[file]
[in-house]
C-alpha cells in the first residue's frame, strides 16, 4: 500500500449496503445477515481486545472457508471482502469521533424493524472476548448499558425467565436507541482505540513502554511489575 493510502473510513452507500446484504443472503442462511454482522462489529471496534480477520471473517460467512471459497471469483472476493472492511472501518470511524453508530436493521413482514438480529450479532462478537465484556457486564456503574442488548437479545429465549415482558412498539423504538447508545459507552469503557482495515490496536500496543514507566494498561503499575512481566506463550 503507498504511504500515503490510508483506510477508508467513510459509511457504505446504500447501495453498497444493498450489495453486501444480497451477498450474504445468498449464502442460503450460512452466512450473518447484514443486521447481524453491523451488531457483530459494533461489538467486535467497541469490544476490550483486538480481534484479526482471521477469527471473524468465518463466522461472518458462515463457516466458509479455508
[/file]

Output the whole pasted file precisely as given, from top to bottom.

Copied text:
[in-house]
C-alpha cells in the first residue's frame, strides 16, 4: 500500500449496503445477515481486545472457508471482502469521533424493524472476548448499558425467565436507541482505540513502554511489575 493510502473510513452507500446484504443472503442462511454482522462489529471496534480477520471473517460467512471459497471469483472476493472492511472501518470511524453508530436493521413482514438480529450479532462478537465484556457486564456503574442488548437479545429465549415482558412498539423504538447508545459507552469503557482495515490496536500496543514507566494498561503499575512481566506463550 503507498504511504500515503490510508483506510477508508467513510459509511457504505446504500447501495453498497444493498450489495453486501444480497451477498450474504445468498449464502442460503450460512452466512450473518447484514443486521447481524453491523451488531457483530459494533461489538467486535467497541469490544476490550483486538480481534484479526482471521477469527471473524468465518463466522461472518458462515463457516466458509479455508